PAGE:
Kiln Drying Color Change

Experts and sawyers discuss the various reasons wood from the same batch might end up with slightly different colors. September 6, 2010

I am currently in the middle of a project in which I have been sawing/drying red oak and turning it into tongue and groove flooring as well as installing it. When I was hired to do the job I began by using some red oak that was air dried, but I only had about 1/2 of the needed material so I sawed the rest up and had it kiln dried since I needed it quickly.

Half the room has been laid with the air dried material and now that I have made the rest of the flooring out of the kiln dried material I am noticing that it seems to be tinted more dark grey-ish. Is this common? Unfortunately half the floor is already laid so I cannot mix the material together. I've yet to sand or stain the floor so perhaps I can stain it so the difference is not noticeable?

Forum Responses
(Sawing and Drying Forum)
From Gene Wengert, forum technical advisor:
Chances are that the color is due to enzymatic stain, but it could also be the common blue stain fungus. Slow drying or no drying will encourage these two stains. In either case, the color develops or begins to develop as soon as the tree is cut down. So, did the second batch of logs sit in the woods for a while during warm weather? Or did the logs sit at the sawmill? Did the sawn lumber sit too long before drying or did the sawn lumber dry too slowly at high MCs (slower than about 2.5% MC loss per day) from the moment it was sawn?

From contributor O:
This is a little off the subject but along the same line. Vacuum dried wood normally looks brighter than conventionally dried wood. Is this due to inhibited enzymatic staining because of quick drying, reduced caramelization due to lower temperature or reduced oxidation due to less air?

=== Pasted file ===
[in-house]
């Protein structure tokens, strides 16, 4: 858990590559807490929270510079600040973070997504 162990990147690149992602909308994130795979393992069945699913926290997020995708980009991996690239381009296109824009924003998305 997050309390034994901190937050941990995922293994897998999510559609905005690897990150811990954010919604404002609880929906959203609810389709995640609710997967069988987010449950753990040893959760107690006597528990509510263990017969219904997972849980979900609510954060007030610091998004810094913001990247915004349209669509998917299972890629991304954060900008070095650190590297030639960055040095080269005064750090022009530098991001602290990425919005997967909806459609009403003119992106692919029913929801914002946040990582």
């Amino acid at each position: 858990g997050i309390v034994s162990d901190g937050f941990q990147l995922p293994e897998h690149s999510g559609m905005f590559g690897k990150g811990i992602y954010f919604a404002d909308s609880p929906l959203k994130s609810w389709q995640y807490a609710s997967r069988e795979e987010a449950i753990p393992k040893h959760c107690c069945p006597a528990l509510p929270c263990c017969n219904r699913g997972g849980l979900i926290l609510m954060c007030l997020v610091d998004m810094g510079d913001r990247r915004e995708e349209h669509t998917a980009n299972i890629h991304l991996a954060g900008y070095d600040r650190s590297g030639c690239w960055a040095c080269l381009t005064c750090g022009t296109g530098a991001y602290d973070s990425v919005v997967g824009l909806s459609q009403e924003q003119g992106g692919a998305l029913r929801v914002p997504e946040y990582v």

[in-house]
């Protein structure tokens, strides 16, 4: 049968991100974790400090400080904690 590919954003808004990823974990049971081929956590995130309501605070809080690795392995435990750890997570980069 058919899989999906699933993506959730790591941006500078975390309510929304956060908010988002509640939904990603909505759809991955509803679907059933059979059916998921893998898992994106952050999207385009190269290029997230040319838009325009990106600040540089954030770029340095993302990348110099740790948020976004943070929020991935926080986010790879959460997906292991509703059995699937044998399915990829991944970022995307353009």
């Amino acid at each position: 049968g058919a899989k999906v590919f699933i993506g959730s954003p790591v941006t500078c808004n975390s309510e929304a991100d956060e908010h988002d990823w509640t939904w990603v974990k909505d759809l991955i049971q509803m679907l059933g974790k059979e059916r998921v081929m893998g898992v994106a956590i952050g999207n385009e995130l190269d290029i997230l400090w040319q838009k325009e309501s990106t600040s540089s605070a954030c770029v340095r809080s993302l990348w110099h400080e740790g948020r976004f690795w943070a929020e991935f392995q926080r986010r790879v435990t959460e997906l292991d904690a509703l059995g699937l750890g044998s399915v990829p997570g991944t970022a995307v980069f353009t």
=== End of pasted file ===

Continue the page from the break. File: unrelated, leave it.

From Gene Wengert, forum technical advisor:
Contributor O is indeed correct, but only if the lumber or logs are fresh.

From the original questioner:
The kiln dried wood only sat for about a week after being sawn, and it was indoors. The air dried wood sat for over a year but it was also indoors. Both came from logs approximately the same age which had been cut for around two years. I assumed the color change was due to the heat causing some kind of caramelization. Itís hard for me to imagine it being due to fungus since it occurred in every piece that was kiln dried which came from two different trees. The whole batch was tinted grey-ish, while the air dried wood was more red/golden. What is enzymatic stain and would it cause a color change in only the kiln dried wood? I believe the kiln got up around 160 degrees.

From Gene Wengert, forum technical advisor:
High heat causes the wood to brown and not gray. Perhaps there were two different oak trees, one being northern red oak (Quercus rubra) and the other being black oak or another species within the 20 species that are in the red oak group. You can read a lot about the enzymatic stain in the archives, but heat over 75 to 80 F when the wood is wet and not drying makes ideal conditions for graying.